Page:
Securing Wi-Fi

One thing that’s worth remembering is that if you’re doing the setup for your wireless router’s encryption settings FROM a wireless computer, the moment you apply the new settings, you’ll lose your connection to the router — essentially your router will be encrypting the connection, but your wireless computer is still running unencrypted.

If this is the case, you can go to your network connection settings (usually there’s a small icon in the System Tray on the lower-right-hand corner of your screen that shows the status of your network connection, but if you don’t see it there you can get to the networking component by going to the Start Menu and selecting the Control Panel). From there, disconnect your current connection if necessary by right-clicking and selecting the disconnect option. There should also be a “View Available Networks” option — select that, and look for your network in the list.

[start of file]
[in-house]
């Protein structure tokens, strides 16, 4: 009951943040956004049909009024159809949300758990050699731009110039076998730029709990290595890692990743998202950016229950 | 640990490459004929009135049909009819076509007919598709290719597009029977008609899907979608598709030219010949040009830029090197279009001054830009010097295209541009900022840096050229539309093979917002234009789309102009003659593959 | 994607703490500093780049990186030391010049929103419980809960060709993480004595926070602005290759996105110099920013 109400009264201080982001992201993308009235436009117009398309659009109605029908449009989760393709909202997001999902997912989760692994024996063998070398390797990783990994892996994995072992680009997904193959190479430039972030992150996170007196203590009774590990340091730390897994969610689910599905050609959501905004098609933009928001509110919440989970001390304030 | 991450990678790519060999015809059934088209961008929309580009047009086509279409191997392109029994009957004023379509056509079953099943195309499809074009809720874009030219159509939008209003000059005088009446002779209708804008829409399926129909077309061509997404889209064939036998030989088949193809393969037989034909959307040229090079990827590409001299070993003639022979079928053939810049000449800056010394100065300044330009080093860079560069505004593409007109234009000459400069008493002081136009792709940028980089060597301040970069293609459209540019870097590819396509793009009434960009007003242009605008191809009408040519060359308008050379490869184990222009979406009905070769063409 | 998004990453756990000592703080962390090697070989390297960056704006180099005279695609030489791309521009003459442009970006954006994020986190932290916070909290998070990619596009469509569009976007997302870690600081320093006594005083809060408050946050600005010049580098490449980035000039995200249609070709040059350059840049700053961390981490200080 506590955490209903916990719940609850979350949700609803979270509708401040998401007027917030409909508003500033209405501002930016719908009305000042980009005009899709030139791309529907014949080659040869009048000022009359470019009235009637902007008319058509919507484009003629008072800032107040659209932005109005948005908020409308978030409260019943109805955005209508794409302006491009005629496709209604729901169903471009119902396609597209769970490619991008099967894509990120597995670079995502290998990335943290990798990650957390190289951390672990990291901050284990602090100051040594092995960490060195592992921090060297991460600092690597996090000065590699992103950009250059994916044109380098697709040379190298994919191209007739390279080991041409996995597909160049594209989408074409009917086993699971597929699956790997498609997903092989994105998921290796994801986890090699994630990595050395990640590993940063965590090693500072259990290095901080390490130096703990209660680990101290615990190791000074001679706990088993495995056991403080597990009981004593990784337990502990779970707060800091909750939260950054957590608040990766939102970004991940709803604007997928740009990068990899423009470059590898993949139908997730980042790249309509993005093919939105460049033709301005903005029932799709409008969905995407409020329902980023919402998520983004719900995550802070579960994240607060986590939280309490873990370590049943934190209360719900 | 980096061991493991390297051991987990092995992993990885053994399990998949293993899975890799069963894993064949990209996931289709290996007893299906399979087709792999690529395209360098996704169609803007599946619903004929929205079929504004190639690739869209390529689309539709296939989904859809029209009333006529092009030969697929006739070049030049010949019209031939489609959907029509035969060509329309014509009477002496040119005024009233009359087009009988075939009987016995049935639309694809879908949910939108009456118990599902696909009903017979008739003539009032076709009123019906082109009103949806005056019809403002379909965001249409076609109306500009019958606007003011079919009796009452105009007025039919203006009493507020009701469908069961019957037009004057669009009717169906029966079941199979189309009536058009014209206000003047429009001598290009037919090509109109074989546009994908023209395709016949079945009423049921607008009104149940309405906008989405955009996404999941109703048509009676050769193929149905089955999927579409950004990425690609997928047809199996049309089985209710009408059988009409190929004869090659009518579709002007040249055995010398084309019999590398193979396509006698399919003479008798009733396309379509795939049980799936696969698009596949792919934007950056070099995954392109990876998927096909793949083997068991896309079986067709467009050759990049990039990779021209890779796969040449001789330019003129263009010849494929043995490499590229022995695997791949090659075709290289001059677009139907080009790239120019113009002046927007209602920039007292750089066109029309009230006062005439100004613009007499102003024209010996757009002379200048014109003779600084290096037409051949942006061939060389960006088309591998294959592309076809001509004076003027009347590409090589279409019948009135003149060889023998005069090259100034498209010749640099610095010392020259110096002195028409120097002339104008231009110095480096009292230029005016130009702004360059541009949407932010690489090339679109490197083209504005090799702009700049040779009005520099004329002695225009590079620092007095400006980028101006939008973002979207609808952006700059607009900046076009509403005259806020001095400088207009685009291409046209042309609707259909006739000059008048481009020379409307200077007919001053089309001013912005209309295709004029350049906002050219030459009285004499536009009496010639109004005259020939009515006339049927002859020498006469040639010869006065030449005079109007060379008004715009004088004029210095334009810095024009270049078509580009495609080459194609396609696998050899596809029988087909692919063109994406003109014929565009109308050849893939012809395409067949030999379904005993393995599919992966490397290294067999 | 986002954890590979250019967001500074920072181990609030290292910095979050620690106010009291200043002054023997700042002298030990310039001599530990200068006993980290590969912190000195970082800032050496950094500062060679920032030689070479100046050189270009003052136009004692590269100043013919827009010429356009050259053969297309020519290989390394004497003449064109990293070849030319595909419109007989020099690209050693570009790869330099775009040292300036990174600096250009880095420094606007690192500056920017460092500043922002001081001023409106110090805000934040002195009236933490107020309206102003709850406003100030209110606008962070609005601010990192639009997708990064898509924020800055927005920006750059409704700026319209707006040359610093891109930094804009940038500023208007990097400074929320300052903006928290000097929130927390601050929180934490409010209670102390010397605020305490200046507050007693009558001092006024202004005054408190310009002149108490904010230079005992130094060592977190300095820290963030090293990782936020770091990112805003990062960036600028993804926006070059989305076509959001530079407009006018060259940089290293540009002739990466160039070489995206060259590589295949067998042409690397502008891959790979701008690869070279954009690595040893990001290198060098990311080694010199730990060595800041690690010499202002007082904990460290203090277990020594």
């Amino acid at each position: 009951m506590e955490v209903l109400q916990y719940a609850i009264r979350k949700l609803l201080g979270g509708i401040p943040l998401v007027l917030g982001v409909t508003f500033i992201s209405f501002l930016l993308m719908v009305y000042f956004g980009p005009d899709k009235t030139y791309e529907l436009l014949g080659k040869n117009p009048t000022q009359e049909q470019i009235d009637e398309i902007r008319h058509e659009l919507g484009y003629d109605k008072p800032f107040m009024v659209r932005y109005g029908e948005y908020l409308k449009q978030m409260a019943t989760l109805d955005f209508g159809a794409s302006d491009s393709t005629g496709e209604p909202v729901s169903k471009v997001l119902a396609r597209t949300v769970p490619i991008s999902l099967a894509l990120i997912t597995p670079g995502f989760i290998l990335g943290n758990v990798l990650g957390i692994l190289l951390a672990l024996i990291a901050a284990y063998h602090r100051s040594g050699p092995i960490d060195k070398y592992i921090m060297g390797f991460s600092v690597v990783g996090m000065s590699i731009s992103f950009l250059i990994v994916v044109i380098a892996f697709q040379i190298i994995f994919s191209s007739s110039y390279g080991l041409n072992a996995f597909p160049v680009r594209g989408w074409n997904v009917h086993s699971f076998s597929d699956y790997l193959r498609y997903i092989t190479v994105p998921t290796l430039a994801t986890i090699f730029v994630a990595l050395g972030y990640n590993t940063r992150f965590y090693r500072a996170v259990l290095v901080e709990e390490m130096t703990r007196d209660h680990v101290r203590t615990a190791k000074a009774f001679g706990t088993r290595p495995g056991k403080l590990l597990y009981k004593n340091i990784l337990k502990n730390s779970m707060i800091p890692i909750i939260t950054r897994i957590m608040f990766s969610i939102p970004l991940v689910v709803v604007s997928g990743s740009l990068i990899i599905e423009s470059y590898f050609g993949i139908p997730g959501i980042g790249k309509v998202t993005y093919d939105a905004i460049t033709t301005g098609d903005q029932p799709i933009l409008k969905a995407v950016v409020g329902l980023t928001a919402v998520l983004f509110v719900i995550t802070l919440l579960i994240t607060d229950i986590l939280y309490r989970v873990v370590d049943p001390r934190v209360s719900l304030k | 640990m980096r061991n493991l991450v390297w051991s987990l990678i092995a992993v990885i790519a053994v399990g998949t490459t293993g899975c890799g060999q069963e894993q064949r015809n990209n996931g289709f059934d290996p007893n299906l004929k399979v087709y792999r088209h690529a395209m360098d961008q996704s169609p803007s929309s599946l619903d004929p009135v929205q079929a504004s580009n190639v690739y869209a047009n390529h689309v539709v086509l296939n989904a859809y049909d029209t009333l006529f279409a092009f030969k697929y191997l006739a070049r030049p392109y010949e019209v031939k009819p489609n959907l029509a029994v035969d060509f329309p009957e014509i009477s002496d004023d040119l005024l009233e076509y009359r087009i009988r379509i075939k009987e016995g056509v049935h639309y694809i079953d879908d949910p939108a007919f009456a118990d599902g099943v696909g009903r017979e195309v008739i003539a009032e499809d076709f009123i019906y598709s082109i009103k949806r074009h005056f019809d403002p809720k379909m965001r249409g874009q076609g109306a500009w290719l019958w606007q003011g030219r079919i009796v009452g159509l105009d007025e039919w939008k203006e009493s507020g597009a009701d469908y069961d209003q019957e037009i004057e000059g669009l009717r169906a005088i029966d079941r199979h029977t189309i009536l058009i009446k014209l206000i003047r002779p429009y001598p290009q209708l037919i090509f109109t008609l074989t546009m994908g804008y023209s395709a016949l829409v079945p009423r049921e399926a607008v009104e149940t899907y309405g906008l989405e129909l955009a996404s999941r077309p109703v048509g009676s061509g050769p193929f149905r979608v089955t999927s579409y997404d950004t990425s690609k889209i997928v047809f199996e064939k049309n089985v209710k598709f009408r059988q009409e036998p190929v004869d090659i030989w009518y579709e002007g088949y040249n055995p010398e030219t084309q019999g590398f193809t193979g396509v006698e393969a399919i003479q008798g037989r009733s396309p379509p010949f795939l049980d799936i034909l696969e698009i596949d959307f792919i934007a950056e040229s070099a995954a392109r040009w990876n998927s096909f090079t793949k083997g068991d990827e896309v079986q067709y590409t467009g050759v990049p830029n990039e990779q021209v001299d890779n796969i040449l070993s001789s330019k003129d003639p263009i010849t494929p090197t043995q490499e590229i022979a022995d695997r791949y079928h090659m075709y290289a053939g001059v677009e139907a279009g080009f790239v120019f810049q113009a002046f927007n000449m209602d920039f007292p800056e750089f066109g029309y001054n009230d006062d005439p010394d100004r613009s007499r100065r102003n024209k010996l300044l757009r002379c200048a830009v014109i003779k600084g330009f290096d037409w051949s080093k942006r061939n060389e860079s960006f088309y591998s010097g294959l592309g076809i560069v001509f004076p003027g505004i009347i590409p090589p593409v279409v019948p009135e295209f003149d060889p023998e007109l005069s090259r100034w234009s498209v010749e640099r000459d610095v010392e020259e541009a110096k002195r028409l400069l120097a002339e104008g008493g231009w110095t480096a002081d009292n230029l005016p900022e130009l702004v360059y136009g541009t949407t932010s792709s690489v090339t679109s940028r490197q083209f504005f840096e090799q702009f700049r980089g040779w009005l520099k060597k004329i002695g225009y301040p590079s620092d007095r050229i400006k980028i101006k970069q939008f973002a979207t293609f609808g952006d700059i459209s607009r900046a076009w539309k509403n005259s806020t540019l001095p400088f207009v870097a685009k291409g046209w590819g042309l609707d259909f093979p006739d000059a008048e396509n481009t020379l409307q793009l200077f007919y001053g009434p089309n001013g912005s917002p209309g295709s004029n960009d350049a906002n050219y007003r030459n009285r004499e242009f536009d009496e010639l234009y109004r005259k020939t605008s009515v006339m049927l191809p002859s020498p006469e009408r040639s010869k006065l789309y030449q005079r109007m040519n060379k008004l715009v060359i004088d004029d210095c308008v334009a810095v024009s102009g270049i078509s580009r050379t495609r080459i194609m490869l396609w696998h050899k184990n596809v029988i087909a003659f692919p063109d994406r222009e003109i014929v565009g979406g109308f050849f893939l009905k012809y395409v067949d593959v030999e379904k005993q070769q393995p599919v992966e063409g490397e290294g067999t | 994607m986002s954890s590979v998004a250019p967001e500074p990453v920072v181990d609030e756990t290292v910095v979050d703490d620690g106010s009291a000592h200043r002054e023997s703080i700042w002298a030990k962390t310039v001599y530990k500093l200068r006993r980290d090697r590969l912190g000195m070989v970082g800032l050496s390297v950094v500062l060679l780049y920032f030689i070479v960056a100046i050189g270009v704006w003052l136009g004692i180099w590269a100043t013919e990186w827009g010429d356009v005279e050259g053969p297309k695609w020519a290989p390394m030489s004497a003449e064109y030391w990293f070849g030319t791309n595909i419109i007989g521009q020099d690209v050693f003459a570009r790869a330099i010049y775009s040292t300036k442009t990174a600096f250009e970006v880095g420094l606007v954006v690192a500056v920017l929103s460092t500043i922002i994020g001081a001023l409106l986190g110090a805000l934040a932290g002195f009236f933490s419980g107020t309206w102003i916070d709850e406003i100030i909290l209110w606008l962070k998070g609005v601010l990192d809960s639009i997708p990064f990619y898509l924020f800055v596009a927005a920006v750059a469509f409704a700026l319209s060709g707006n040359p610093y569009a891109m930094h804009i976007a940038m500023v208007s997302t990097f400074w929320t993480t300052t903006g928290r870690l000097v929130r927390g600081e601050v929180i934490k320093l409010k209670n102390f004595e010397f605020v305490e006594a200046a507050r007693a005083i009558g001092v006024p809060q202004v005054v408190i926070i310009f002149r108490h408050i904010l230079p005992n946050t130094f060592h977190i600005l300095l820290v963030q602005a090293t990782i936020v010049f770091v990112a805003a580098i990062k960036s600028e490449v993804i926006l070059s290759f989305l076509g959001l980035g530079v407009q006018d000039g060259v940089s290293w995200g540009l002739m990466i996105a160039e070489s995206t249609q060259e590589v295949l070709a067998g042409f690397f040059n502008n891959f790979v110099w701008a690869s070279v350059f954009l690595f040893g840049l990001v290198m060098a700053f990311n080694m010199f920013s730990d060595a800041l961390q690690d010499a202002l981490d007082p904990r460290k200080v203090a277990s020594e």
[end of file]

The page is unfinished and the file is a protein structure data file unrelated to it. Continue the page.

When you try connecting to it, it should ask you for your new WEP password. Once you enter it in and hit enter, you should get your connection back.
Make absolutely sure that you write down your password and copy it exactly. If you’re entering a Hexadecimal key manually, remember that you can only choose 0–9 and A- F. And remember if you’re choosing the passphrase option, you have to type the phrase exactly the same on both machines, including capitalization and punctuation. And lastly, make sure the number of bits is set to the same number on both sides (most give you the choice between 64 bit and 128 bit keys).

One last note: If you’re choosing WPA on the router, you MUST have a computer/notebook that also has WPA onboard (some older machines don’t), otherwise there will be no connection made. In this case, you should step down to WEP on both sides of the equation…it’s less secure than WPA (which we recommend) but it’s better than nothing at all.

source: callforhelptv.com

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